In 2018, Mahogany L. Browne was awarded a fellowship from the Art for Justice Fund in support of her work to document, through the lens of writing and poetry, communities most harmed by mass incarceration—especially women and children. As part of Browne’s work, we have partnered with her to present a series of original essays and related poems curated from our collection over the months ahead.

The Arts for Justice Fund was founded by Agnes Gund, with the Ford Foundation and Rockefeller Philanthropy Advisors, to support artists and arts initiatives that call for change, expose injustice, and empower communities.

Mahogany L. Browne_credit Jennie Bergqvist-Resource image 267x358

About Mahogany L. Browne

Mahogany L. Browne is the author of several poetry collections and chapbooks, including Black Girl Magic (Roaring Brook Press/Macmillan, 2018) and Redbone (Aquarius Press, 2015). The founder and publisher of Penmanship Books and an award-winning performance poet, Browne lives in New York City.

Net Worth of Black Girls

This essay was published on February 19, 2019.

It is Martin Luther King Jr.’s Birthday in the year 2019, and at a middle school in Birmingham, Alabama, four 12-year-old girls are commandeered by the nurse and assistant principal to endure an illegal strip search unsheathing their self-esteem and self-worth. The adults said they were looking for drugs because the group of tweens were “ acting giddy.” The adults said the search was within their rights as school officials.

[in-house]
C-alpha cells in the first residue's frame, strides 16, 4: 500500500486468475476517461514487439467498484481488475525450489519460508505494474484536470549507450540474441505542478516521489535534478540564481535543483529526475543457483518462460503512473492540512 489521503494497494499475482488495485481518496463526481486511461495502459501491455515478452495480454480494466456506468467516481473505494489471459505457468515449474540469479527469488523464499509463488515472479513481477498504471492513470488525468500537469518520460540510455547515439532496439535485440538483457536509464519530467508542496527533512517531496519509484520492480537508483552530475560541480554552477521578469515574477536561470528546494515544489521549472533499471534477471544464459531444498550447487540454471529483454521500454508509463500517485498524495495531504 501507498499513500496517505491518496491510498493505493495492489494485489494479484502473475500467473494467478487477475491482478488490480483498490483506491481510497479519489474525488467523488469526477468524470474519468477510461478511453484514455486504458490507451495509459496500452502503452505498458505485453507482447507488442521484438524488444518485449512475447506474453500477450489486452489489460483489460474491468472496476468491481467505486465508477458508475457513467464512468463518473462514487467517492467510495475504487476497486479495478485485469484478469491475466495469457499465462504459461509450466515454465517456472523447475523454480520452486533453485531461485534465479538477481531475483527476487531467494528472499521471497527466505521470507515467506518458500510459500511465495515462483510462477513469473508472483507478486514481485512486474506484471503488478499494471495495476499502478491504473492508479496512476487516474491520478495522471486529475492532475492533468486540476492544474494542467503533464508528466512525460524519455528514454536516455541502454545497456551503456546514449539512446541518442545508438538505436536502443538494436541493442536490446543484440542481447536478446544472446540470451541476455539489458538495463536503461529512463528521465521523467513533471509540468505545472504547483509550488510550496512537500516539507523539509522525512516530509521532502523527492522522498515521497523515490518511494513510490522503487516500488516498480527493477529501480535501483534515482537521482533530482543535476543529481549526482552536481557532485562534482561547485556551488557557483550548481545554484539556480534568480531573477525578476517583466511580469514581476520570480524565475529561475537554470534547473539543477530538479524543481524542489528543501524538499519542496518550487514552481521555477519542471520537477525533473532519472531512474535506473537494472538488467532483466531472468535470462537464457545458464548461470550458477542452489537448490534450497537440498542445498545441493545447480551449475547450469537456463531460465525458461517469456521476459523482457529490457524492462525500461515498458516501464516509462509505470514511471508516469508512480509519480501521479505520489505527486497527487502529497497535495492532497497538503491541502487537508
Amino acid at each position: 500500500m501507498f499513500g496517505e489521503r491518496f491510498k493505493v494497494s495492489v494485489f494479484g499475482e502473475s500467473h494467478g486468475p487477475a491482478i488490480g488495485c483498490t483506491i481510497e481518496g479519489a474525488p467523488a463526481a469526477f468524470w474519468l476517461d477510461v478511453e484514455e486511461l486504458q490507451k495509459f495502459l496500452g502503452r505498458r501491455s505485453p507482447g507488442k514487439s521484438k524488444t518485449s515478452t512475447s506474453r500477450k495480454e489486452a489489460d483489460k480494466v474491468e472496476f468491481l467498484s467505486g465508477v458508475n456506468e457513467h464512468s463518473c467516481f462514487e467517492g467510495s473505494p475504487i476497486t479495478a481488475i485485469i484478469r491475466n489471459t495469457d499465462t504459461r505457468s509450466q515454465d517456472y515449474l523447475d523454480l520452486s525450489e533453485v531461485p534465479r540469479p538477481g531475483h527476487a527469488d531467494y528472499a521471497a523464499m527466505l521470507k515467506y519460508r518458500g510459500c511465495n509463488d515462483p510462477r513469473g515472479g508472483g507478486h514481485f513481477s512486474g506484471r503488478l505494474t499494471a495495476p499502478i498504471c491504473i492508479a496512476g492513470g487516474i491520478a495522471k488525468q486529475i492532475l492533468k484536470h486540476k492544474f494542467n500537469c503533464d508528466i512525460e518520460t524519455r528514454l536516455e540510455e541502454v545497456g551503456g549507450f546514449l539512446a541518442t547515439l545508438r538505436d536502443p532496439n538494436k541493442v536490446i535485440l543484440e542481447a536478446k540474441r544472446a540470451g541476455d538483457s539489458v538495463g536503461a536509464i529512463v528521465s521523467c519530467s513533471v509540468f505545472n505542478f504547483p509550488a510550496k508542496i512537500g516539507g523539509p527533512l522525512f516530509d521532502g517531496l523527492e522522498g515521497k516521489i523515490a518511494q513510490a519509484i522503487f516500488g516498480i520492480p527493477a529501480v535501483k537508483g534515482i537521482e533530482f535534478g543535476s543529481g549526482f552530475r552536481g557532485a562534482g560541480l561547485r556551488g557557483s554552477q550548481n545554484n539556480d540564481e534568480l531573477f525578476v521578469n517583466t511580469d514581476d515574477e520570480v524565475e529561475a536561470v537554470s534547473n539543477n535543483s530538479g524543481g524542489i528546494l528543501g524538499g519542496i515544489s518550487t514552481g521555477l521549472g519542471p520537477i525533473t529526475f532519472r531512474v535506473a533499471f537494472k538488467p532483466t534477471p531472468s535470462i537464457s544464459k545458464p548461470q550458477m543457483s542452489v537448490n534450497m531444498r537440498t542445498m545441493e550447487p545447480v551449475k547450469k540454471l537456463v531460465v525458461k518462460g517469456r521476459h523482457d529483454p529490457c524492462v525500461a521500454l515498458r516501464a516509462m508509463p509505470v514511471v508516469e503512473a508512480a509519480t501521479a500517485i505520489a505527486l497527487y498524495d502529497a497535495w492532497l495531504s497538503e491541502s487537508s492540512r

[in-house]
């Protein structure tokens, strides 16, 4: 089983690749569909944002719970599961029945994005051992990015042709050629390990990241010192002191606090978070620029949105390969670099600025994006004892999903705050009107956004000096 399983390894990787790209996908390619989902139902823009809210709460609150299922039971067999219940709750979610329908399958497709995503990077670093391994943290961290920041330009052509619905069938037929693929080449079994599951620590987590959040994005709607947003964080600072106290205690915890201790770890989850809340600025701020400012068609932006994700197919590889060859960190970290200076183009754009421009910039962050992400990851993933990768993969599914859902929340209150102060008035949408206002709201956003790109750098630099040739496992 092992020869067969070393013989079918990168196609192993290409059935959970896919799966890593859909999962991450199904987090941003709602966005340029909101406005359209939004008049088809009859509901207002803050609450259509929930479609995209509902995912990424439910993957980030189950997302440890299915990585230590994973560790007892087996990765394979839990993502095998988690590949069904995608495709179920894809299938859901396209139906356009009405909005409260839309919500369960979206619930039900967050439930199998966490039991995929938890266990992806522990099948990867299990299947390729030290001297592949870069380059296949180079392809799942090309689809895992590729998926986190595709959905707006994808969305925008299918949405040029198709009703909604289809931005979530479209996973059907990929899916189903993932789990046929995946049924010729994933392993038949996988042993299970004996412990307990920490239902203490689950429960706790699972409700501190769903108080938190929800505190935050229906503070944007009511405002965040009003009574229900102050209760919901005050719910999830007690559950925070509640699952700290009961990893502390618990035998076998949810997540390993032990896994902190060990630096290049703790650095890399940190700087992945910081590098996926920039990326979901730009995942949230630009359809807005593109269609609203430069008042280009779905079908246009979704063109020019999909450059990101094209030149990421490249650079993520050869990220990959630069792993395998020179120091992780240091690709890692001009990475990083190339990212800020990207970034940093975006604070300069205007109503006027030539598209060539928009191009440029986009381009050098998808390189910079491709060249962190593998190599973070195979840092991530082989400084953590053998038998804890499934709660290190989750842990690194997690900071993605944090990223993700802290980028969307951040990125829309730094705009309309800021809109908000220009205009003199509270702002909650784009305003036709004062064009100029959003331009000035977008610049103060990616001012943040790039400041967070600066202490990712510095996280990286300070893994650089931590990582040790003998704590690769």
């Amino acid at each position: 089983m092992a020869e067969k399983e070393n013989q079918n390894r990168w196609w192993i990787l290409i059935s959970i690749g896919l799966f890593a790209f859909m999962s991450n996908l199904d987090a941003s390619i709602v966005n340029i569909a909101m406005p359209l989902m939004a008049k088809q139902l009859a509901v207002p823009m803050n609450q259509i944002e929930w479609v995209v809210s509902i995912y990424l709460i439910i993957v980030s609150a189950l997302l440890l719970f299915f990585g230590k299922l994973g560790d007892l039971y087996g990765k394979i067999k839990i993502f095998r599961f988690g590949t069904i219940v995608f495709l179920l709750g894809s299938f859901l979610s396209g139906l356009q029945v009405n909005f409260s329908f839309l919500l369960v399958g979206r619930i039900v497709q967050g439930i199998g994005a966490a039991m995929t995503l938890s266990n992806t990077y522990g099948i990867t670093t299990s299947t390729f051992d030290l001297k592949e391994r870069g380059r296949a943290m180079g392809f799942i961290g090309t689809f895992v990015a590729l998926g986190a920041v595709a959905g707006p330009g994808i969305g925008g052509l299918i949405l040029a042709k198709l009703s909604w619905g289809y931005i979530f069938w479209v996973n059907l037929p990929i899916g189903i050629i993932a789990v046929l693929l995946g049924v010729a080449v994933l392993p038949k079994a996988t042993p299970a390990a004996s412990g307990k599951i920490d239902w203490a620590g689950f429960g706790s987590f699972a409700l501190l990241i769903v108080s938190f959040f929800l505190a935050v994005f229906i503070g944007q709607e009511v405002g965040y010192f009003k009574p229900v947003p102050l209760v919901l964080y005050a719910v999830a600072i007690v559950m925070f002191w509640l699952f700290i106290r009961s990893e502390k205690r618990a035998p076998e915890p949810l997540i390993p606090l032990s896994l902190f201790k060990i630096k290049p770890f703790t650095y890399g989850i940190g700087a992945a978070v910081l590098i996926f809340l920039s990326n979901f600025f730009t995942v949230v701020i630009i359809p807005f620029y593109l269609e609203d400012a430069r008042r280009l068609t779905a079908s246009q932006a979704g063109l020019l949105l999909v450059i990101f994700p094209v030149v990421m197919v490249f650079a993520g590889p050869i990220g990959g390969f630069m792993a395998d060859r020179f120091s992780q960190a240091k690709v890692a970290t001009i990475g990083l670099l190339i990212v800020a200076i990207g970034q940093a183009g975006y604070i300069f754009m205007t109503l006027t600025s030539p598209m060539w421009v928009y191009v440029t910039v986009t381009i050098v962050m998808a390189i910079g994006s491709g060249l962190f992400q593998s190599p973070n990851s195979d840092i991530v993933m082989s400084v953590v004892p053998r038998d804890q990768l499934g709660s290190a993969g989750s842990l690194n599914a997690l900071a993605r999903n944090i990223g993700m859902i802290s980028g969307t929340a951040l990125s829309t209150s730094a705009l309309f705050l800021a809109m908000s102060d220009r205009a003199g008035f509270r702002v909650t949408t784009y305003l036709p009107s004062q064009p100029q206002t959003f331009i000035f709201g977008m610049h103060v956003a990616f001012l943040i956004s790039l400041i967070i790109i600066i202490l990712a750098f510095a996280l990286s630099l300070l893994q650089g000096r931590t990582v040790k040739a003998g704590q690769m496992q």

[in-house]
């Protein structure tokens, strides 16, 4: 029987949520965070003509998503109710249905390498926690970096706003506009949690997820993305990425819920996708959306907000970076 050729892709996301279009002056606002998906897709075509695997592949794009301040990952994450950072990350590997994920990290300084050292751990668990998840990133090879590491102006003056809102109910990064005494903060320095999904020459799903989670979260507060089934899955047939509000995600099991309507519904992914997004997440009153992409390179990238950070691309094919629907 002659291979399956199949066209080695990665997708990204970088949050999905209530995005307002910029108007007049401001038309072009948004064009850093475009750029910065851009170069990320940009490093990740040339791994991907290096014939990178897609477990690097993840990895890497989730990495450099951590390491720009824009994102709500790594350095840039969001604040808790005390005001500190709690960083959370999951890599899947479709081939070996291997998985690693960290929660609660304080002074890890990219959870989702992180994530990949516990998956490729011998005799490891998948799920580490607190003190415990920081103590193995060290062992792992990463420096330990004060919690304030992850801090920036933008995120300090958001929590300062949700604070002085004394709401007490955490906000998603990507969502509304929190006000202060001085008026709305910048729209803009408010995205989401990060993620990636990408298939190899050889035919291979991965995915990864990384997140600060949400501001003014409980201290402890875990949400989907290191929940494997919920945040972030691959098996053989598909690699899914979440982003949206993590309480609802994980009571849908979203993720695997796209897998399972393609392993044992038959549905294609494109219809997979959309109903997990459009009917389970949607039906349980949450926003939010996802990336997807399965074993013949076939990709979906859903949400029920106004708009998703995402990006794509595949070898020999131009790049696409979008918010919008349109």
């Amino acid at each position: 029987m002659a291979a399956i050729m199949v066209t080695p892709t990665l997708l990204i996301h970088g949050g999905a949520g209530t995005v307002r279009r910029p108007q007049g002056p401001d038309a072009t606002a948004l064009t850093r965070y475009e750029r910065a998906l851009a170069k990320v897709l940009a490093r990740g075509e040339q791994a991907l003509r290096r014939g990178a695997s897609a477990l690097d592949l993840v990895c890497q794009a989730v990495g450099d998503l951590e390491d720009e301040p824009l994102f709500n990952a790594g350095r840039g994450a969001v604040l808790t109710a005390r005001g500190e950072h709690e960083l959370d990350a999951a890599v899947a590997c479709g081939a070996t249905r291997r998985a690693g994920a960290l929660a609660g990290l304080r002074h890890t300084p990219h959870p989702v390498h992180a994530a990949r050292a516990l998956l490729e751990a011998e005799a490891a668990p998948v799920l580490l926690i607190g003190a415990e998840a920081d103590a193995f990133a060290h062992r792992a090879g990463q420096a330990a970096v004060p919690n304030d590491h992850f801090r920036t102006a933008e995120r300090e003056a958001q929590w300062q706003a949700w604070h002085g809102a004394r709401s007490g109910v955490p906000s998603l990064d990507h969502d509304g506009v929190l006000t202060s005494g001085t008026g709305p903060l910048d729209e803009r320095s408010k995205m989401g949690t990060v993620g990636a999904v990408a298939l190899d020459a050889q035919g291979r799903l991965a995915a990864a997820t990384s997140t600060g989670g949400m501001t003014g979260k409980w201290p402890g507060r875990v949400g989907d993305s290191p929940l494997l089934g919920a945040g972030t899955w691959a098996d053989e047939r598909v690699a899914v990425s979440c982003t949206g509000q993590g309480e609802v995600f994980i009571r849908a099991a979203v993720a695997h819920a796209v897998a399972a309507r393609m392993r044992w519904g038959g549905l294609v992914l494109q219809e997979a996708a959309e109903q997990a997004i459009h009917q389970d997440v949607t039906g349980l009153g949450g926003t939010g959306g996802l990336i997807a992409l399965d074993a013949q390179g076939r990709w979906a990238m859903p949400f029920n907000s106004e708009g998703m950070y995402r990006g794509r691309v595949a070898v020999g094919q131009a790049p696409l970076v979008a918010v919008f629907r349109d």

read more

Related Poems

On Naming Our Fear

This essay was published on March 19, 2019.

I was eight or nine years old when I saw my father after his first or second release from prison. (Memory is funny this way, like a stream of water, never quite sure of its beginnings.) I had not seen him in over six years and was excited to finally sit next to the man that helped make me. Face to face. Or elbow to elbow. He was larger than life with a name as loud as a wind chime. When his name hits the air–it sang. And everyone treated me differently after learning I was his daughter. He was a hood hero. Oldest of eight siblings. Fought anyone. Face to face. Fist to fist. He stood erect, shoulders expanded with both hands curled by his sides into hammers. This was his pose in every picture I’ve ever seen. They called him some kind of hell storm when he got his mind to thinking someone was trying to take advantage of him.

read more

Related Poems